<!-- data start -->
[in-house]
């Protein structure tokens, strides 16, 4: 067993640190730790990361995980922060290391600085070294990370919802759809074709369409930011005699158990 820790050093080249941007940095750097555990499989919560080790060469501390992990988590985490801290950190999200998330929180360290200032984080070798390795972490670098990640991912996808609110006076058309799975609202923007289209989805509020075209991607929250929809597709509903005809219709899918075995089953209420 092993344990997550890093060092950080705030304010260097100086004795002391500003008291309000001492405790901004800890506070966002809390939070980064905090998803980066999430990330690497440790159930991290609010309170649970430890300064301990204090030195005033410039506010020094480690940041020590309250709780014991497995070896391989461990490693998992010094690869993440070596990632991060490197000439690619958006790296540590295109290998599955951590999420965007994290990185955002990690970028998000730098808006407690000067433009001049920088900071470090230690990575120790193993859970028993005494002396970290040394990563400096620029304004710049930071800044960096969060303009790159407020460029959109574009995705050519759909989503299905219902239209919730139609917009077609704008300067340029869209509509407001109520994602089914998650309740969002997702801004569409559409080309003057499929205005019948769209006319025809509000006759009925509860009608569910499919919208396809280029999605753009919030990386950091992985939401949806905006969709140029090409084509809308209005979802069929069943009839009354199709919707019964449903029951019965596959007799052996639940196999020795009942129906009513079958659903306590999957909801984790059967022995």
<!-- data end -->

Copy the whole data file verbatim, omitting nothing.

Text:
[in-house]
């Protein structure tokens, strides 16, 4: 067993640190730790990361995980922060290391600085070294990370919802759809074709369409930011005699158990 820790050093080249941007940095750097555990499989919560080790060469501390992990988590985490801290950190999200998330929180360290200032984080070798390795972490670098990640991912996808609110006076058309799975609202923007289209989805509020075209991607929250929809597709509903005809219709899918075995089953209420 092993344990997550890093060092950080705030304010260097100086004795002391500003008291309000001492405790901004800890506070966002809390939070980064905090998803980066999430990330690497440790159930991290609010309170649970430890300064301990204090030195005033410039506010020094480690940041020590309250709780014991497995070896391989461990490693998992010094690869993440070596990632991060490197000439690619958006790296540590295109290998599955951590999420965007994290990185955002990690970028998000730098808006407690000067433009001049920088900071470090230690990575120790193993859970028993005494002396970290040394990563400096620029304004710049930071800044960096969060303009790159407020460029959109574009995705050519759909989503299905219902239209919730139609917009077609704008300067340029869209509509407001109520994602089914998650309740969002997702801004569409559409080309003057499929205005019948769209006319025809509000006759009925509860009608569910499919919208396809280029999605753009919030990386950091992985939401949806905006969709140029090409084509809308209005979802069929069943009839009354199709919707019964449903029951019965596959007799052996639940196999020795009942129906009513079958659903306590999957909801984790059967022995």